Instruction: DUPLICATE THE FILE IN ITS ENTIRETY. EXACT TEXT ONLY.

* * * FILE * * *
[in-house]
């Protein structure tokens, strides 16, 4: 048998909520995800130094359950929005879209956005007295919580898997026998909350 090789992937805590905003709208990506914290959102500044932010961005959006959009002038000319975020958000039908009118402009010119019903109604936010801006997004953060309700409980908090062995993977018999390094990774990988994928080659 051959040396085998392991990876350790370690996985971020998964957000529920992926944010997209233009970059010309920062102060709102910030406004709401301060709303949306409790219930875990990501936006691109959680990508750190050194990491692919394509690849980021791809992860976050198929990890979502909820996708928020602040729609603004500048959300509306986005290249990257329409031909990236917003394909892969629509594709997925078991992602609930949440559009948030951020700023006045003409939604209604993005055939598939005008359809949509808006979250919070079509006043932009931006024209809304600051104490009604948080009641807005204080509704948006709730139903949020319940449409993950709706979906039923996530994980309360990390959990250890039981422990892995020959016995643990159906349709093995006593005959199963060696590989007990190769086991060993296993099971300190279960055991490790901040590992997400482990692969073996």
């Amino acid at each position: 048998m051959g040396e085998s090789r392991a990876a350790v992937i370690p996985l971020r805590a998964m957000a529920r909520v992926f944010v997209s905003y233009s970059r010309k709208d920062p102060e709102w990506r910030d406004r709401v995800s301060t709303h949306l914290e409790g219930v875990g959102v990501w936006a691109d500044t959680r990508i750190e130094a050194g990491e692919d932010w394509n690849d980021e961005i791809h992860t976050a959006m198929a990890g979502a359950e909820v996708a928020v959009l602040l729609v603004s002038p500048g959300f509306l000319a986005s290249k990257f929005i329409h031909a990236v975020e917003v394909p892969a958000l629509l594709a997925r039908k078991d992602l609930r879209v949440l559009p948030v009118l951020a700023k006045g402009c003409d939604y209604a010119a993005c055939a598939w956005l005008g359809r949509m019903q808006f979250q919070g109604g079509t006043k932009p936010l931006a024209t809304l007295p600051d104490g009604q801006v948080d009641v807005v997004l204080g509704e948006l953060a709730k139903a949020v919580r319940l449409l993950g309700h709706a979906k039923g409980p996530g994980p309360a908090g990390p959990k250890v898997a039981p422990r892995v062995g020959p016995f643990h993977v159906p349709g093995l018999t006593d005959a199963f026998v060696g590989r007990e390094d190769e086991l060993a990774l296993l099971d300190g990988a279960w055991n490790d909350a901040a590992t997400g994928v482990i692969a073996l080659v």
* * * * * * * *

[in-house]
């Protein structure tokens, strides 16, 4: 048998909520995800130094359950929005879209956005007295919580898997026998909350 090789992937805590905003709208990506914290959102500044932010961005959006959009002038000319975020958000039908009118402009010119019903109604936010801006997004953060309700409980908090062995993977018999390094990774990988994928080659 051959040396085998392991990876350790370690996985971020998964957000529920992926944010997209233009970059010309920062102060709102910030406004709401301060709303949306409790219930875990990501936006691109959680990508750190050194990491692919394509690849980021791809992860976050198929990890979502909820996708928020602040729609603004500048959300509306986005290249990257329409031909990236917003394909892969629509594709997925078991992602609930949440559009948030951020700023006045003409939604209604993005055939598939005008359809949509808006979250919070079509006043932009931006024209809304600051104490009604948080009641807005204080509704948006709730139903949020319940449409993950709706979906039923996530994980309360990390959990250890039981422990892995020959016995643990159906349709093995006593005959199963060696590989007990190769086991060993296993099971300190279960055991490790901040590992997400482990692969073996």
């Amino acid at each position: 048998m051959g040396e085998s090789r392991a990876a350790v992937i370690p996985l971020r805590a998964m957000a529920r909520v992926f944010v997209s905003y233009s970059r010309k709208d920062p102060e709102w990506r910030d406004r709401v995800s301060t709303h949306l914290e409790g219930v875990g959102v990501w936006a691109d500044t959680r990508i750190e130094a050194g990491e692919d932010w394509n690849d980021e961005i791809h992860t976050a959006m198929a990890g979502a359950e909820v996708a928020v959009l602040l729609v603004s002038p500048g959300f509306l000319a986005s290249k990257f929005i329409h031909a990236v975020e917003v394909p892969a958000l629509l594709a997925r039908k078991d992602l609930r879209v949440l559009p948030v009118l951020a700023k006045g402009c003409d939604y209604a010119a993005c055939a598939w956005l005008g359809r949509m019903q808006f979250q919070g109604g079509t006043k932009p936010l931006a024209t809304l007295p600051d104490g009604q801006v948080d009641v807005v997004l204080g509704e948006l953060a709730k139903a949020v919580r319940l449409l993950g309700h709706a979906k039923g409980p996530g994980p309360a908090g990390p959990k250890v898997a039981p422990r892995v062995g020959p016995f643990h993977v159906p349709g093995l018999t006593d005959a199963f026998v060696g590989r007990e390094d190769e086991l060993a990774l296993l099971d300190g990988a279960w055991n490790d909350a901040a590992t997400g994928v482990i692969a073996l080659v």